Over two and a half centuries, Americans built many paths to wealth and success, embraced failure and believed in second chances. But the unfolding college admissions scandal shows all of that eroding, with opportunities perceived to have narrowed so much that even the most advantaged resort to cheating.
It’s a development that’s also troubling to people beyond the US, who are striving not just to become as wealthy and successful as Americans, but to do it with the same sunny optimism and unbounded drive.
One close friend to the US, South Korea, shows the risk for Americans. Its shining success, rising from poverty in the 1960s to become one of the 15 wealthiest countries today, happened in a fashion that has instilled extremely narrow ideas about the way up. Cheating, corruption and bitterness abound at all the key turning points in education and career development.
It is hard to find another country that puts so much emphasis on education as South Korea. Today, it boasts the highest college education enrolment rate in the world, an amazing feat considering that even primary schooling was not universal before the Korean War.
This feverish pursuit of university places has given rise to a pervasive shadow education market. Spending on expensive cram schools, private tutors and even overseas study is high not just among the rich but also among ordinary, middle-class Koreans. Nearly 70 per cent of households with children participate in the shadow education market, and household debt related to education spending is rising.
It is all designed to prepare students for the country’s college entrance exam, notoriously referred to as the one-chance exam. A student’s score in that, more than any other factor, determines where they can attend college. And where a student attends college matters because it, in turn, is the single most important factor in determining a student’s chances of economic prosperity – not just in the short-term but throughout their life. In many prestigious workplaces, a job offer is a lifetime opportunity, with tightly knit alumni networks helping to usher in younger peers from their colleges. So it is no surprise that the country’s leaders in business, politics and academia disproportionately graduate from the highest-ranked schools.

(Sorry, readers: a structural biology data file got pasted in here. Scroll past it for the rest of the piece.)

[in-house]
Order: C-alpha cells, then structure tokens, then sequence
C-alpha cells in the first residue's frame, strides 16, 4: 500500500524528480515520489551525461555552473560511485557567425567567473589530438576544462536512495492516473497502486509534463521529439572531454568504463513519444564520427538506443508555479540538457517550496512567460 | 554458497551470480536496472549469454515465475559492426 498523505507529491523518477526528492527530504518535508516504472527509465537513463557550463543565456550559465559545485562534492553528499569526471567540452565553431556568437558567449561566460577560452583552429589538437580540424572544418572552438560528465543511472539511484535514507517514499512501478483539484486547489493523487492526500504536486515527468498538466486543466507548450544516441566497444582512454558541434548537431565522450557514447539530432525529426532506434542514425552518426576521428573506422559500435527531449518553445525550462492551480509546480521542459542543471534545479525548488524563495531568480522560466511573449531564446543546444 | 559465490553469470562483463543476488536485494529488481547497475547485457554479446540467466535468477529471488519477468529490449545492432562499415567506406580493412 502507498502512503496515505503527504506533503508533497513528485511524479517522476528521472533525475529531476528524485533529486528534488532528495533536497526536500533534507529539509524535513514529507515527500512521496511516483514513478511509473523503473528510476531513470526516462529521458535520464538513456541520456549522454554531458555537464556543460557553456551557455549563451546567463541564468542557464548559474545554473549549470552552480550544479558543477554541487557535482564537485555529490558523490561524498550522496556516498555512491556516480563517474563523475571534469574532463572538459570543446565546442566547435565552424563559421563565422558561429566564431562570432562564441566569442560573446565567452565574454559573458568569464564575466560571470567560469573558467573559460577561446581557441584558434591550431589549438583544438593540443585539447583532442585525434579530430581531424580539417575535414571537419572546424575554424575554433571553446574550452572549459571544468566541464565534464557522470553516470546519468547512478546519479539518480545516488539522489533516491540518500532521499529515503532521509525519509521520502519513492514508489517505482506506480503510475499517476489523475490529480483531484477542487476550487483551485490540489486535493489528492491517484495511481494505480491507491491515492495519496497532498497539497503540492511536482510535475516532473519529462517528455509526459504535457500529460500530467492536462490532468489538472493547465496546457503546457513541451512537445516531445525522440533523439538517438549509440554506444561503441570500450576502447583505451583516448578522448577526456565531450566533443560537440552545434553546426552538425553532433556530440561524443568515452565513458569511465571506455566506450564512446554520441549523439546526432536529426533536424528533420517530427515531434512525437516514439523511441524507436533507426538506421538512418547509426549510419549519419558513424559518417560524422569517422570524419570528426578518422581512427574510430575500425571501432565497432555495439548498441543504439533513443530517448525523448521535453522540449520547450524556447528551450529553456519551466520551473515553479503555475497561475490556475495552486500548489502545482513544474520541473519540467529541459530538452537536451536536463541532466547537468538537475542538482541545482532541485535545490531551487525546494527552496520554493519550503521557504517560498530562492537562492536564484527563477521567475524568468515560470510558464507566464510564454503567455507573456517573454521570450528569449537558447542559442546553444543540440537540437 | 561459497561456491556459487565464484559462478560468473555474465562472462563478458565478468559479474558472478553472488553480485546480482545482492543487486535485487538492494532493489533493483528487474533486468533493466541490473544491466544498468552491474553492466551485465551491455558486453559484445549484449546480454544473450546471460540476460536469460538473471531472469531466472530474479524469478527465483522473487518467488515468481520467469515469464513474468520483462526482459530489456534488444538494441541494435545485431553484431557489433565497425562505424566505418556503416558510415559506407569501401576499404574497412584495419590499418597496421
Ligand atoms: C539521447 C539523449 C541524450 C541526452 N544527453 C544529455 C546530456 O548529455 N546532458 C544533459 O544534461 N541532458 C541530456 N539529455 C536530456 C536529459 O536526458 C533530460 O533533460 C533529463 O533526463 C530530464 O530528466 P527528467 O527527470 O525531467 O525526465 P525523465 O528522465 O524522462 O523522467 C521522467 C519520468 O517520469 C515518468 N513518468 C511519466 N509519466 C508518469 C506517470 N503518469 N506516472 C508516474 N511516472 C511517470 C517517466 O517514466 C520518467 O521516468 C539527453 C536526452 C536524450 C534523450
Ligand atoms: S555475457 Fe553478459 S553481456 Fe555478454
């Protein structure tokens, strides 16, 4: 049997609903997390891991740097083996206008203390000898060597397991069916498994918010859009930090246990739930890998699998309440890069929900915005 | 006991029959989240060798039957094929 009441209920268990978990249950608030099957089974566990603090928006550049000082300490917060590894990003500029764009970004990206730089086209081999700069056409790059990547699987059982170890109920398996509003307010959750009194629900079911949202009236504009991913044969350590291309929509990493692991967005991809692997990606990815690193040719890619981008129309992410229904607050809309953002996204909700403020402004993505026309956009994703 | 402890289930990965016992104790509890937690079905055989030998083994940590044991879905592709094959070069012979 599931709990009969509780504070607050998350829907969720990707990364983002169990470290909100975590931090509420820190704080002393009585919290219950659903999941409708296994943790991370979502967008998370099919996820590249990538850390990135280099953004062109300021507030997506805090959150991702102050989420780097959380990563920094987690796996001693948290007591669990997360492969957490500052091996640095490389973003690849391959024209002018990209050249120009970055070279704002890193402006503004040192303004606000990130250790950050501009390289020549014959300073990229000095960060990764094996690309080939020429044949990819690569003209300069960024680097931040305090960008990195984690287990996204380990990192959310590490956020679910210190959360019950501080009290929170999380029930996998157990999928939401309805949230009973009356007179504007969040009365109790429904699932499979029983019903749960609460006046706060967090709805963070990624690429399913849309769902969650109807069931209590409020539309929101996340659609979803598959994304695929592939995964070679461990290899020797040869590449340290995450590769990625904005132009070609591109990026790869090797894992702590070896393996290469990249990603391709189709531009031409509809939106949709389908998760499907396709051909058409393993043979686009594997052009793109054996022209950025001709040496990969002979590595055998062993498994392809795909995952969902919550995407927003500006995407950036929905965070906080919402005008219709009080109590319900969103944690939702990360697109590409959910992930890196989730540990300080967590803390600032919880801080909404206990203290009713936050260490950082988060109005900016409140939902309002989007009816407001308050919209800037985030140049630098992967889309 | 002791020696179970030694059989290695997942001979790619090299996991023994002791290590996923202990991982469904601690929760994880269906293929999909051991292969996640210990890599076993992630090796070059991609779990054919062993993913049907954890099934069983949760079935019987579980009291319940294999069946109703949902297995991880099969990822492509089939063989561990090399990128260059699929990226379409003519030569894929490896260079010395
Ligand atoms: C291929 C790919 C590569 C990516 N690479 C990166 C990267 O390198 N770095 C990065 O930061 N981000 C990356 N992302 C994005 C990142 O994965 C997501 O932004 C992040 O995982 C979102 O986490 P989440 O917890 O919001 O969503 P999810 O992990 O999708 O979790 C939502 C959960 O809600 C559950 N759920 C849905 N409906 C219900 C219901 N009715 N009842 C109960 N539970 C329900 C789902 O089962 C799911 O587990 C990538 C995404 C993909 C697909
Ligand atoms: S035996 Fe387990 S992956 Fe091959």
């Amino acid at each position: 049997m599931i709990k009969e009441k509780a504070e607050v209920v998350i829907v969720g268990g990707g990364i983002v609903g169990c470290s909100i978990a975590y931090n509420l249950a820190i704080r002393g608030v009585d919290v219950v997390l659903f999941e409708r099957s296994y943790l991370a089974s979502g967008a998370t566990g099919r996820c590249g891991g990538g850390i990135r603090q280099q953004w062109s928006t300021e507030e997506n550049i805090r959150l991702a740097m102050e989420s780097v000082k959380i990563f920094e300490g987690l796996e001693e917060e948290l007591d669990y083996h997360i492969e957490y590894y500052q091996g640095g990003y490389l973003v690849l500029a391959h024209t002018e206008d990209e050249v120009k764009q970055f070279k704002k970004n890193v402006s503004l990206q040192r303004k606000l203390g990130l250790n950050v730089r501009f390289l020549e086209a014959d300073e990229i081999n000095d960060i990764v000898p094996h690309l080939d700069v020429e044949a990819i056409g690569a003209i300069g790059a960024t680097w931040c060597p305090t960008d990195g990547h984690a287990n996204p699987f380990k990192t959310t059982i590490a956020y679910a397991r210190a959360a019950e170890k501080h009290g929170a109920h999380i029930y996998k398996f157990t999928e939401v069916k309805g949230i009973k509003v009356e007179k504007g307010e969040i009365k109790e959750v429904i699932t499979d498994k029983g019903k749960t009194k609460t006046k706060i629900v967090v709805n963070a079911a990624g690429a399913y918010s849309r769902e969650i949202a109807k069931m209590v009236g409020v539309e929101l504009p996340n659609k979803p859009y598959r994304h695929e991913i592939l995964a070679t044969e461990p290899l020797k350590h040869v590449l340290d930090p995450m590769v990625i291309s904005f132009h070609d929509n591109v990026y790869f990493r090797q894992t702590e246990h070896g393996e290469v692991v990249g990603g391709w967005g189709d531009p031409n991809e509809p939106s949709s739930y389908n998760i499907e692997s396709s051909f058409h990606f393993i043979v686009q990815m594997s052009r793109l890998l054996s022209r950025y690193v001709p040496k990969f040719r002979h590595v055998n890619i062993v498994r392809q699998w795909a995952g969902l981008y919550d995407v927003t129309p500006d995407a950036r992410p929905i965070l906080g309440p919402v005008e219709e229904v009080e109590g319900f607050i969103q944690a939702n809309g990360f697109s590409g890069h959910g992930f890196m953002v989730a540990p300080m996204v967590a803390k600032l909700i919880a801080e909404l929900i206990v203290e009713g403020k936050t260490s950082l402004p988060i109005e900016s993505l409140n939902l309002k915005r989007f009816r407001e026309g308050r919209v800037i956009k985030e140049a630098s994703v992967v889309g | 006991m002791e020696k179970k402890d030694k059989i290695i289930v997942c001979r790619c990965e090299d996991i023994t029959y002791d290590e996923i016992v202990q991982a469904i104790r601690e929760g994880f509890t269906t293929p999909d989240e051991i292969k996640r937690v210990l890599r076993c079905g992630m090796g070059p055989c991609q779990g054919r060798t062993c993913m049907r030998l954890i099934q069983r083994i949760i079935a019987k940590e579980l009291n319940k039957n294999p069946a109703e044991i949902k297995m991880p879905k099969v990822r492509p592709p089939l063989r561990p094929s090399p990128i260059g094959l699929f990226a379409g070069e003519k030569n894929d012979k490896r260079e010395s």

South Koreans who don’t attend an elite university have a much harder time. While nearly everyone graduates from college, about 10 per cent of young people are unemployed, and a greater proportion are chronically underemployed. Hence, students – and their anxious parents – will pay whatever they can to gain admittance to a top university. The benefit of attending is high, and the cost of not attending is painfully higher.
The US has a long way to go to reach that extreme. Only about half of Americans currently graduate from college. And the quality of undergraduate education is far more consistent in the US than it is South Korea – as are prospects for graduate school and the jobs market. Even so, admissions criteria are becoming more demanding. The Ivy League universities and other elite private schools are notorious for their selective admissions rates and standards. And even select public universities, such as the University of California’s Berkeley and Los Angeles campuses, receive more than 100,000 applications each year, and admit a small percentage from an outstanding pool.
As a result, many American students jostle for admission to select colleges and universities with the help of test prep programmes and personal consultants, while padding their résumés with expensive hobbies, fuelled by parental anxiety and money. That is one reason why it is so distressing that millionaire actors felt the urge to cheat on college admissions. Even the richest Americans are beginning to internalise the South Korean notion that there is only one path to socio-economic success.
Different presidential administrations in South Korea have experimented with a number of policies to curb the extreme competition around education, but they have had little success. They have tried to limit the number of hours students can attend cram schools, for instance. But none has attempted to break the grip of alumni networks, change lifetime employment practices or improve labour mobility – things that would convince South Koreans that there really are second chances in life.
There are more than 5,000 higher education institutions in the US, ranging from community colleges to the Ivy League. It is a diversity that reflects the country itself. But the system’s real strength lies in Americans’ faith that any of those institutions can lead to greater opportunities and success, and that second chances can be followed by third and fourth chances even if you studied at the humblest local college.
If Americans lose that faith, so will the world.
Stephanie K. Kim is faculty director of higher education administration at the Georgetown University School of Continuing Studies.